To dispose of unused units of fentanyl sublingual spray that are no longer needed, empty the units by spraying the contents into a charcoal-lined disposal pouch provided by the manufacturer; seal the pouch and place it and the emptied spray units in disposal bags (also provided by manufacturer); seal bags prior to disposal.

To dispose of used spray units, place unit in a disposal bag provided by the manufacturer and seal bag prior to disposal.

Consult the patient instructions in the medication guide for additional information about disposal.

Sublingual Tablets

20–25°C (may be exposed to 15–30°C); protect from moisture. Administer immediately after removal from individually sealed blister package; do not use if blister package was previously opened or tampered with.

To dispose of tablets that are no longer needed, manufacturer recommends removing the tablets from their blister packages and flushing them down the toilet.

Topical

Fentanyl Transdermal Systems

Room temperature. Apply the system to the skin immediately after removal from the individually sealed package; discard if the seal was previously broken or the system has been cut, damaged, or altered in any way.

To dispose of unused fentanyl transdermal systems that are no longer needed, the manufacturers recommend removing the systems from their packaging, folding them carefully so that the adhesive side adheres to itself, and then flushing them down the toilet.

To dispose of used system, fold the system so that the adhesive side adheres to itself and then flush system down the toilet.

Compatibility

For information on systemic interactions resulting from concomitant use, see Interactions.

Parenteral

Hydrolyzed in acidic solutions.

Solution CompatibilityHID

Compatible

Dextrose 5% in water

Sodium chloride 0.9%

Drug Compatibility
Admixture CompatibilityHID

Compatible

Bupivacaine HCl

Clonidine HCl

Droperidol with Ketamine HCl

Epinephrine bitartrate

Epinephrine HCl

Ropivacaine HCl

Ziconotide acetate

Incompatible

Fluorouracil

Variable

Lidocaine HCl

Y-Site CompatibilityHID

Compatible

Abciximab

Acetaminophen

Acyclovir sodium

Alprostadil

Amiodarone HCl

Amphotericin B cholesteryl sulfate complex

Anidulafungin

Argatroban

Atracurium besylate

Atropine sulfate

Bivalirudin

Caffeine citrate

Caspofungin acetate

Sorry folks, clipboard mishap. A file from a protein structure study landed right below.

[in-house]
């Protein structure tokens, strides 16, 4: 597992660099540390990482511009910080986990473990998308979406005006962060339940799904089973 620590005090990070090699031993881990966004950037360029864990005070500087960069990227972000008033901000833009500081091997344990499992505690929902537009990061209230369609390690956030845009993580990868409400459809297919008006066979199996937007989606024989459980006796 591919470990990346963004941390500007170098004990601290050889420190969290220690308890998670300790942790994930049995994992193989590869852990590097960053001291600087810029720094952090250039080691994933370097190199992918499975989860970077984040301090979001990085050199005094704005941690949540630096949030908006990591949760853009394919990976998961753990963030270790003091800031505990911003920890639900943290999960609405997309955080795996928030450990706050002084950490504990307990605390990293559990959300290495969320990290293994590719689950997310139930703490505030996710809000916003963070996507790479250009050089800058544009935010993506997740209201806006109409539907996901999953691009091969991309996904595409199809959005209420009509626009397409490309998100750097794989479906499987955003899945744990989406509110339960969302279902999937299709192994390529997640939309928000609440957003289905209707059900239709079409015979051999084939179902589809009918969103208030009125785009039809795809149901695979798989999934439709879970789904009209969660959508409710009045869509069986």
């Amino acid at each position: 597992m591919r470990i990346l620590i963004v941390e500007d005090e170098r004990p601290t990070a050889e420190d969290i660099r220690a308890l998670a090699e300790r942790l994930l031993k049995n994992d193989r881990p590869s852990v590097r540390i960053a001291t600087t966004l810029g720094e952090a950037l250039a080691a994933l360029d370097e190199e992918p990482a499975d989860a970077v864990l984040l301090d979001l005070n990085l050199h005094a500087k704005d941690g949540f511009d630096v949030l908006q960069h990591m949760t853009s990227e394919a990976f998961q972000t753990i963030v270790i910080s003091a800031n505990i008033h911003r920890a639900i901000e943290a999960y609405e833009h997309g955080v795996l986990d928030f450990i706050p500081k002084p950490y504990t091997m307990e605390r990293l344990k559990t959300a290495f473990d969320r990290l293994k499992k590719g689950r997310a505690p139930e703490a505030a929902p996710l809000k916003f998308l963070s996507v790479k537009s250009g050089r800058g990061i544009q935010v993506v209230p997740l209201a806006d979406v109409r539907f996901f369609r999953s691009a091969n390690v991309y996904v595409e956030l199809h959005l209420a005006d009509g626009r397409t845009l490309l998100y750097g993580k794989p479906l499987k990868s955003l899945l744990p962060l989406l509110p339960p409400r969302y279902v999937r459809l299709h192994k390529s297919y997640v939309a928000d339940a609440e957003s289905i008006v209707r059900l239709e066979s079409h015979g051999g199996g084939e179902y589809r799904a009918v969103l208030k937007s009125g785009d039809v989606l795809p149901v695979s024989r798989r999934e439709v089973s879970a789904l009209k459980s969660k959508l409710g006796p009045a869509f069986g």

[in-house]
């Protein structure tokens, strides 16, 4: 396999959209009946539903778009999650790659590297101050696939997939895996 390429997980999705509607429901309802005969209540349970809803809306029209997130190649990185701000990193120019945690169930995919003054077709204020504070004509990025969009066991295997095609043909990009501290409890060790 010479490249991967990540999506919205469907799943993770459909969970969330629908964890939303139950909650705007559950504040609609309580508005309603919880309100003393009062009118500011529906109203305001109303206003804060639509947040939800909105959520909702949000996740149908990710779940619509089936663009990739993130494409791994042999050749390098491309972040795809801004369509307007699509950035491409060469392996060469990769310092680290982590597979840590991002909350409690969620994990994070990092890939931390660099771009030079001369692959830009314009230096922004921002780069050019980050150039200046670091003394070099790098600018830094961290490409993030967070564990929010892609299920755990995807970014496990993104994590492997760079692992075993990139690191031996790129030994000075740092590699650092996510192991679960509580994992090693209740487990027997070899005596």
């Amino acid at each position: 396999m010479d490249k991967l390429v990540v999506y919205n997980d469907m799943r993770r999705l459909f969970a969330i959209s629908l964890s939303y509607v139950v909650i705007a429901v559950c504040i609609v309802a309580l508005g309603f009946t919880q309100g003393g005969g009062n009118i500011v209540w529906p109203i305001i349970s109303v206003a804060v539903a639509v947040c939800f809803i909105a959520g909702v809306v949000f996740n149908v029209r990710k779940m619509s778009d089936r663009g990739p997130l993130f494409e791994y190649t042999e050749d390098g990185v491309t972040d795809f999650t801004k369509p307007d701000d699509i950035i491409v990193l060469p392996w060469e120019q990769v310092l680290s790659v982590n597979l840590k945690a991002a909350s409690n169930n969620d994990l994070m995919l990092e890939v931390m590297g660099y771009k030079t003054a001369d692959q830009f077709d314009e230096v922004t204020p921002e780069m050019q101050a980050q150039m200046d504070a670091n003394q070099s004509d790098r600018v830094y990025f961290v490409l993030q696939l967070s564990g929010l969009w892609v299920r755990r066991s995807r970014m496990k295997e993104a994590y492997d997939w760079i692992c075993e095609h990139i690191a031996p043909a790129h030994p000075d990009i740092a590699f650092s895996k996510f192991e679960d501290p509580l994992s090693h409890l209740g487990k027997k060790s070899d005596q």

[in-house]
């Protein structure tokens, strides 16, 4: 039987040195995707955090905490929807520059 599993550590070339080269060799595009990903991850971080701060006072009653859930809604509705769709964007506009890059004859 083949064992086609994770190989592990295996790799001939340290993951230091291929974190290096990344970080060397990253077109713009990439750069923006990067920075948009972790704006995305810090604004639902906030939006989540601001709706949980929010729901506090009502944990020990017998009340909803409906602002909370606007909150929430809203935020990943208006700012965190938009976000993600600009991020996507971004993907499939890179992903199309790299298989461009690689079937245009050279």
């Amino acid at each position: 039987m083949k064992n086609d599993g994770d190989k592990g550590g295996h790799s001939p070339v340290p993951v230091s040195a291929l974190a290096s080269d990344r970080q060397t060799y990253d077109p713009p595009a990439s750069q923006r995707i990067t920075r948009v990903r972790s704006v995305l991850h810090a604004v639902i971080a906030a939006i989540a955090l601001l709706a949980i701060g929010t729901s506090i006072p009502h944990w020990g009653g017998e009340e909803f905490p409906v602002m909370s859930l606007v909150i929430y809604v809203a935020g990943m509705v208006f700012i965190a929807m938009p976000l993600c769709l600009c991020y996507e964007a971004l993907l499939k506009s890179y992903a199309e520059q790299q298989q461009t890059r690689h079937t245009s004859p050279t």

Ceftaroline fosamil

Cisatracurium besylate

Clonidine HCl

Dexamethasone sodium phosphate

Dexmedetomidine HCl

Diazepam

Diltiazem HCl

Diphenhydramine HCl

Dobutamine HCl

Dopamine HCl

Doripenem

Doxapram HCl

Enalaprilat

Epinephrine HCl

Esmolol HCl

Etomidate

Fenoldopam mesylate

Furosemide

Haloperidol lactate

Heparin sodium

Hetastarch in lactated electrolyte injection

Hydrocortisone sodium succinate

Hydromorphone HCl

Hydroxyethyl starch 130/0.4 in sodium chloride 0.9%

Hydroxyzine HCl

Ketorolac tromethamine

Labetalol HCl

Lansoprazole

Levofloxacin

Linezolid

Lorazepam

Metoclopramide HCl

Midazolam HCl

Milrinone lactate

Morphine sulfate

Nafcillin sodium

Nesiritide

Nicardipine HCl

Nitroglycerin

Norepinephrine bitartrate

Oritavancin diphosphate

Oxaliplatin

Palonosetron HCl

Pancuronium bromide

Phenobarbital sodium

Posaconazole

Potassium chloride

Propofol

Ranitidine HCl

Remifentanil HCl

Sargramostim

Scopolamine HBr

Vecuronium bromide

Incompatible

Azithromycin

Phenytoin sodium

Actions

  • A potent analgesic; shares the actions of the opiate agonists.

  • Opiate agonists alter perception of and emotional response to pain.

  • Precise mechanism of action has not been fully elucidated; opiate agonists act at several CNS sites, involving several neurotransmitter systems to produce analgesia.

  • Pain perception is altered in the spinal cord and higher CNS levels (e.g., substantia gelatinosa, spinal trigeminal nucleus, periaqueductal gray, periventricular gray, medullary raphe nuclei, hypothalamus).

  • Opiate agonists do not alter the threshold or responsiveness of afferent nerve endings to noxious stimuli, nor peripheral nerve impulse conduction.